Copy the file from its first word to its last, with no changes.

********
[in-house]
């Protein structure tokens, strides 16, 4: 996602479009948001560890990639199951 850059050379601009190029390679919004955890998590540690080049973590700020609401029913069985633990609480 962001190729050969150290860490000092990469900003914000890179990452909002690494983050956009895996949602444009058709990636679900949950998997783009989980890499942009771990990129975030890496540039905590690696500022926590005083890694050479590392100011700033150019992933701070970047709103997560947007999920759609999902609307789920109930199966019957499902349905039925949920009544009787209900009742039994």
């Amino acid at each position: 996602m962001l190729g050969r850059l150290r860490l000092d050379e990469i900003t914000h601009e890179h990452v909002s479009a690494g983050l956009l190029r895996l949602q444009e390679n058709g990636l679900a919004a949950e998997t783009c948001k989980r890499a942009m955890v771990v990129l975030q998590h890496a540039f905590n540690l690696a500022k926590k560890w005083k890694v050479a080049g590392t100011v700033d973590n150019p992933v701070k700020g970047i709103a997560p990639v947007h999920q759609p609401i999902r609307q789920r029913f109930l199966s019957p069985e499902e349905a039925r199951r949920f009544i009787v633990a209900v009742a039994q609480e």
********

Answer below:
[in-house]
């Protein structure tokens, strides 16, 4: 996602479009948001560890990639199951 850059050379601009190029390679919004955890998590540690080049973590700020609401029913069985633990609480 962001190729050969150290860490000092990469900003914000890179990452909002690494983050956009895996949602444009058709990636679900949950998997783009989980890499942009771990990129975030890496540039905590690696500022926590005083890694050479590392100011700033150019992933701070970047709103997560947007999920759609999902609307789920109930199966019957499902349905039925949920009544009787209900009742039994």
């Amino acid at each position: 996602m962001l190729g050969r850059l150290r860490l000092d050379e990469i900003t914000h601009e890179h990452v909002s479009a690494g983050l956009l190029r895996l949602q444009e390679n058709g990636l679900a919004a949950e998997t783009c948001k989980r890499a942009m955890v771990v990129l975030q998590h890496a540039f905590n540690l690696a500022k926590k560890w005083k890694v050479a080049g590392t100011v700033d973590n150019p992933v701070k700020g970047i709103a997560p990639v947007h999920q759609p609401i999902r609307q789920r029913f109930l199966s019957p069985e499902e349905a039925r199951r949920f009544i009787v633990a209900v009742a039994q609480e």